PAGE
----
More and more often lately, I find myself missing the days of long-form social media. Remember the early 2000's, before bloggers were replaced by instagrammers and before everyone was trying to be an influencer? I realize I am now hopelessly out-of-date in this regard, but I still cherish the family memories I have recorded on this old-fashioned blog, and I sometimes wish I had time to record things here more often. In any case, since we now have four daughters (four!), it seems that an update of some sort is quite overdue.
Seeing as this little lady has been a bonafide member of our family for over six months, it seems about time to chronicle a few memories of her arrival and earliest moments. Those first moments are such precious ones, aren't they? Difficult and precious all at once; the sort of moments you'd want to live over and over again if it weren't for the fact that while being so wonderful they're sometimes also so hard.
Sylvie Anne joined our family on Monday, April 27, at 8:52 am. She was born at home in our family room in an inflatable tub at the height of a pandemic, and I like to think she'll be all the more resilient for it. She was also born partly en caul (with the bag of waters still intact over her head and body), which is considered a sign of good luck. She weighed 8 lbs, 14 oz (my biggest baby!), and measured 21 inches long.
Her three eager big sisters ran in to meet her when she was moments old, and were immediately smitten with that squishy, slightly bruised little face, her head of soft hair, her delicate and intoxicating newborn scent.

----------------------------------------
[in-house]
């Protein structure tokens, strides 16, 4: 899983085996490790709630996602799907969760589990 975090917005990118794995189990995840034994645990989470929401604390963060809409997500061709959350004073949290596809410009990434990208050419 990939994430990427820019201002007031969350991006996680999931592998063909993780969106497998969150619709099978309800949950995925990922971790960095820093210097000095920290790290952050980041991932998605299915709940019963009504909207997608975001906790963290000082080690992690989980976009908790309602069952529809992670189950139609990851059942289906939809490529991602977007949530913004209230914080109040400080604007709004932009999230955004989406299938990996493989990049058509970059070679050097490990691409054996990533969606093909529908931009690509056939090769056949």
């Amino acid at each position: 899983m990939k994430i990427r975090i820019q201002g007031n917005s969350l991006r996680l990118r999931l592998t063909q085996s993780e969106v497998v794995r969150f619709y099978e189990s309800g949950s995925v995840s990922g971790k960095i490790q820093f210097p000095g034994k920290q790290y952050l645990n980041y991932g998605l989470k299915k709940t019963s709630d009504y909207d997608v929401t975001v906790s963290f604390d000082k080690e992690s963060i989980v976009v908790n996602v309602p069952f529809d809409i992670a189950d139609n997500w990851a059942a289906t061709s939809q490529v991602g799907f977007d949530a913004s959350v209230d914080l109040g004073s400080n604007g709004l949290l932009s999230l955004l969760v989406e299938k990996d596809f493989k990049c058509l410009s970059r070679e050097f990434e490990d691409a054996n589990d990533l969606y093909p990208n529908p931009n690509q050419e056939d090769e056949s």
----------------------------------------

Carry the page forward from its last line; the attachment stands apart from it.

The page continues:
The story of her birth is the first time I have managed a birth without an epidural. Back when Nell, our oldest, was born, I had hoped to have a home birth, but a very long (~72 hrs) labor eventually landed us in the hospital for pain relief and rest. Marie's labor was likewise quite long and also ended in a transfer (from birth center to hospital) for pain relief after about 36 hrs. With Molly, in the hopes of avoiding the postpartum sense of failure that had accompanied my first two, we decided to make the hospital and the epidural "Plan A," and in this way, everything went according to plan, ha!
Early in my pregnancy with Sylvie I sort of figured we would do the same thing again, but by sometime in January I began to find myself toying with the idea of trying once more to have a home birth. It was, frankly, really weird and inexplicable. Even Nathan said, "Honey, your labors are long and grueling and full of unbearable back pain that never relents. Why on earth would you be considering trying this again? Your epidurals have had zero complications and everything has gone really well." And he was right! I couldn't explain the niggling thoughts that I just couldn't shake, that maybe this time we should try home one more time.
By February we had met with a delightful midwife based out of New Hampshire, and we soon booked her services. As you may be able to guess, it wasn't long before we became very, very grateful that we had gone this route. Yes, by mid-March when the United States totally shut down and we were all hunkered at home looking at graphs and charts and watching numbers that rose daily, well... I was quite grateful to think that, if everything went well at home, we could avoid a trip to the hospital and all that might entail amidst a pandemic. If a hospital transfer became necessary, would Nathan even be able to be with me? How long might it be before the older girls would meet their new sister? If I developed a fever or any other symptoms, would baby and I be separated in the hospital? These were all worrisome thoughts, and scenarios we hoped to avoid by just staying home.